Pre annotation refers to the automated process of assigning preliminary labels or tags to specific elements within a given text. It leverages pre-existing models, rules, or prompts to generate annotations, and is usually performed before manual annotation takes place. This greatly speeds up the annotation process and serves as a starting point for further refinement.
By using pre-annotation techniques, NLP Lab can automatically identify and label relevant entities like hotel names, mentioned locations, services, or specific products mentioned in the reviews. This initial pre-annotation serves as a starting point for human annotators, who can then review and refine the annotations based on their expertise and the specific requirements of the project.
To perform pre-annotation, go to the tasks page, and click on “Pre-Annotate” on the top-right. A pop-up will appear where you must choose an existing server to use for pre-annotating your tasks on or create a new server. Then, the pop-up will show the details of the deployed configuration including the models, rules and prompts that will be used for pre-annotation.
Click on “Pre-Annotate” to begin the pre-annotation process. When the pre-annotation is finished, you will see the tasks marked with a round marker, which can either be green (suggesting that there are some entities labeled using pre-annotation) or red (suggesting that pre-annotation could not detect any relevant entities to label).
After successful pre-annotation, a pre-annotated task would look like this:
As you can see, pre-annotation was successful in detecting TIME, CARDINAL, ORDINAL and DATE related entities in this specific task. However, there could be relevant entities that pre-annotation could not detect probably because the model used for pre-annotation was trained on different kind of data. In that case, we must fine-tune the labeling in our tasks. Clicking on “Edit” will enable you to add more labels to the task. For the above example, this is how it would look like:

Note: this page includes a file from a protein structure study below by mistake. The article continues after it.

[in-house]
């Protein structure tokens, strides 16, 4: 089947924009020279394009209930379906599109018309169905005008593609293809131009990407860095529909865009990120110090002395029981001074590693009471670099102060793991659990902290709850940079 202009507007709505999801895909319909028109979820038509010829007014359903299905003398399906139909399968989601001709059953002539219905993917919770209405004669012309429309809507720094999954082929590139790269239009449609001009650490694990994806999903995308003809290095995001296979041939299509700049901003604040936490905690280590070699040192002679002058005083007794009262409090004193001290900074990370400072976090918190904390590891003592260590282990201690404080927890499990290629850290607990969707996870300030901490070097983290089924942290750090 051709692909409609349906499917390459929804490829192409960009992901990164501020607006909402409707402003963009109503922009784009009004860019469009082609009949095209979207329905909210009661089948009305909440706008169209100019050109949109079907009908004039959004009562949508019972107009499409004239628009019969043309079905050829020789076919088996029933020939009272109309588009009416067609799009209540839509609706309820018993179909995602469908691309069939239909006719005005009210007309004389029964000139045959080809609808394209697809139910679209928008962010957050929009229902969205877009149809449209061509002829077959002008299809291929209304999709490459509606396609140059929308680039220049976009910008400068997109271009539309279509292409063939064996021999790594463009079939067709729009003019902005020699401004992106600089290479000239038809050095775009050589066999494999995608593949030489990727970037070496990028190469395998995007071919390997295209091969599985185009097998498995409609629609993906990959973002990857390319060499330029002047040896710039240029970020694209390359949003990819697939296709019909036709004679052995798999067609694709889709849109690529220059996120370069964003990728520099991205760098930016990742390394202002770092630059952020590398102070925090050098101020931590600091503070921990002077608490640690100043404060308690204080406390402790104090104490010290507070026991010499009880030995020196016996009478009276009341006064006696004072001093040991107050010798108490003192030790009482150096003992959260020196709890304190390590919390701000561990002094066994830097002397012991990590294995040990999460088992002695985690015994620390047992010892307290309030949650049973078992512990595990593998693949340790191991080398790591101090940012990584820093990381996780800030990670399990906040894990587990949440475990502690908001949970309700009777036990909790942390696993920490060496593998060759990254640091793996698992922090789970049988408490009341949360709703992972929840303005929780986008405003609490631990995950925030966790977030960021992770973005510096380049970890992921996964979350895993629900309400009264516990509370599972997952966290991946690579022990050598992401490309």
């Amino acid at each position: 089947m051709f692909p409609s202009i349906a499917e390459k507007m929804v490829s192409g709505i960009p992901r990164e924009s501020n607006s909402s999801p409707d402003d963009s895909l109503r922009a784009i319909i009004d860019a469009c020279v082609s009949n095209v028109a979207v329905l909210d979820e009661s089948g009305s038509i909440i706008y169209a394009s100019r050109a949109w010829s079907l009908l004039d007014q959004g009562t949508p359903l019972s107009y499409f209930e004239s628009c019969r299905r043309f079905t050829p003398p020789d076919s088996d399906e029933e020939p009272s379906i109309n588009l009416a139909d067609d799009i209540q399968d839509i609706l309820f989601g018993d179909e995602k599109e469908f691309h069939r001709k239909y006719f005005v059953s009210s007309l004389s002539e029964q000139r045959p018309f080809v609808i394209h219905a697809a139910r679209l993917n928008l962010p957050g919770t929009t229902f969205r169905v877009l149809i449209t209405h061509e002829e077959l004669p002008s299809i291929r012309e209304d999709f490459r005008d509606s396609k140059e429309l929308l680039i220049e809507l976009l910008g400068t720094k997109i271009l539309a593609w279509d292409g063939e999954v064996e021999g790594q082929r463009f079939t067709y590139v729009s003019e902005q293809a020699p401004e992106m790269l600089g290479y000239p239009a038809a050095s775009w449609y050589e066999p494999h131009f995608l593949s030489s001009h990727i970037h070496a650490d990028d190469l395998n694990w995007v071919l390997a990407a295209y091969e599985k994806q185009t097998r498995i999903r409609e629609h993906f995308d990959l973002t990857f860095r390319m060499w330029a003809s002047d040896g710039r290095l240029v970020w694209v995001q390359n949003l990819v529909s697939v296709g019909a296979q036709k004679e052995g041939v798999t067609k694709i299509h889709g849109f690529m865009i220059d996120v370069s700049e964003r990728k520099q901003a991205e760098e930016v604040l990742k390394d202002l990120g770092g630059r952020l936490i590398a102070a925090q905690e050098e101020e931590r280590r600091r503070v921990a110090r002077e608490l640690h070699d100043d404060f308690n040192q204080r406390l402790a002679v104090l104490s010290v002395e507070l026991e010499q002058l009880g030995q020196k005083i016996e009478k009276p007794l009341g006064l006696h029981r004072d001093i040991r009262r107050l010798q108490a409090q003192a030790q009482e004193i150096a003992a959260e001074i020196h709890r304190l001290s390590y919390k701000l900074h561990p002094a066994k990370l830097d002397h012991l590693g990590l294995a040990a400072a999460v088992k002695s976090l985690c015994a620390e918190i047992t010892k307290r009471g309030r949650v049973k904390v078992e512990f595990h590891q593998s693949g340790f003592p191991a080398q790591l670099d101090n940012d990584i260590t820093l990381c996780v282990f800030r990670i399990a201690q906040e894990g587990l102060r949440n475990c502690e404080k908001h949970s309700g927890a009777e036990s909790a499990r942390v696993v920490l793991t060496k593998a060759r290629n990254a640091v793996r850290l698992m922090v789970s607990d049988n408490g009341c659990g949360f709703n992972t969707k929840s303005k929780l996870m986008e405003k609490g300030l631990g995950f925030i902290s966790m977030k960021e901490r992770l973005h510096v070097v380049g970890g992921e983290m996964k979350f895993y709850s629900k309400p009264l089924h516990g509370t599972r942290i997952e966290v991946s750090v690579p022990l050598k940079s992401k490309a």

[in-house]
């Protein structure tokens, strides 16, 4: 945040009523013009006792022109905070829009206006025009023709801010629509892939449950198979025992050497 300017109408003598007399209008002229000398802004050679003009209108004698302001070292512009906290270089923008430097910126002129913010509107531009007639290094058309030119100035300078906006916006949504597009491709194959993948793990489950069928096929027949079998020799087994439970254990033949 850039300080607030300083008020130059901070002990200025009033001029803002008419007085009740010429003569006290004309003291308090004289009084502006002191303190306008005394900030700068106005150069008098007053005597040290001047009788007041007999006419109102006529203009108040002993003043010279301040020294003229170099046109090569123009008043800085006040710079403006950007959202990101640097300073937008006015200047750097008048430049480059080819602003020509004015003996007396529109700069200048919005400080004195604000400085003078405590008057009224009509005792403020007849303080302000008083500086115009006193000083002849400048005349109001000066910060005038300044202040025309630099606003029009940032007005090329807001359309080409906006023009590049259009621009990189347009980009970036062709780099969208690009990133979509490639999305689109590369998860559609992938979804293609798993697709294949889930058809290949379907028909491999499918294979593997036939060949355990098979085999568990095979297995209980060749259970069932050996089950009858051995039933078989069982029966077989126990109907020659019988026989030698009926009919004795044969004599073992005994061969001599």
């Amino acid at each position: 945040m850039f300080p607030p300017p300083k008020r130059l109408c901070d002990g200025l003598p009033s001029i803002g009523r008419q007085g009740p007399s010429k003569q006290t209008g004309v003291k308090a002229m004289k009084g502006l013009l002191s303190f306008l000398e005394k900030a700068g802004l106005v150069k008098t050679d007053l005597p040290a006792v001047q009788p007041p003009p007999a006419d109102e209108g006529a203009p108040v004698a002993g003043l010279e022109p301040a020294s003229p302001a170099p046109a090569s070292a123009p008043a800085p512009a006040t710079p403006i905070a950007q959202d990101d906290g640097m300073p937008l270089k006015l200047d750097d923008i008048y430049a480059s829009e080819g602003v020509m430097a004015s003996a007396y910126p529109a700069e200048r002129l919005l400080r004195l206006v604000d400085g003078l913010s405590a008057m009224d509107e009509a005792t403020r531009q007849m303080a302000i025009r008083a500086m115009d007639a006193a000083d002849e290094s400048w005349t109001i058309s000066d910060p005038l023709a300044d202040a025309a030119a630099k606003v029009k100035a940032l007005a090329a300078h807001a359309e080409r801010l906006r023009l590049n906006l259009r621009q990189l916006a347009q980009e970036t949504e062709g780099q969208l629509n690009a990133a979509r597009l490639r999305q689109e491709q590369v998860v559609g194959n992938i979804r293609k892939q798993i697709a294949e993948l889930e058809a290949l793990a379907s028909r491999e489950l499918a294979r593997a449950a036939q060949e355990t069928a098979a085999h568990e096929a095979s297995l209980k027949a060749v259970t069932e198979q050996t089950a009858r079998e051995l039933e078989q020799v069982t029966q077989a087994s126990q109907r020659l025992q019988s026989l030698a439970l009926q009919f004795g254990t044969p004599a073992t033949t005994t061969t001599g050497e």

On the right panel, you can identify which of the labels are manually annotated and the ones that are pre-annotated by looking at the confidence scores. For example, after updating the task, you can see the last two entities on the right panel are manually added because they have a confidence score of 1.0. The entities above them are pre-annotated.
Once all the tasks are annotated and fine-tuned, you can export them to your system. Click on “Export” button on the top, and select the file format you wish to save the tasks in. You can either export all the tasks or only the completions (tasks that are annotated and submitted). There are a few supported file formats in which you can export the data – JSON, JSON_MIN (which is JSON minified), CSV, TSV, and CONLL.
For example, a task exported in a JSON format will look like this:
Exporting a task is an optional step that can be skipped, allowing users to proceed directly to model training after annotating all the tasks. However, exporting the tasks offers the convenience of easily importing the annotated tasks into a new project. This functionality proves particularly useful when users want to leverage their annotated data across multiple projects or share it with other team members.
In this blog post, we explored the process of manual text annotation, the benefits of pre-annotation, the significance of building relations among entities, and the efficient task export after successful annotation. We discussed the importance of accurate and comprehensive labeling in unstructured text analysis and how it contributes to training reliable models. By leveraging tools like NLP Lab, we can streamline the annotation workflow, enhance contextual understanding, and extract valuable insights from textual data. In the next part of this blog series, we will cover model training and test the accuracy of the trained model based on certain metrics.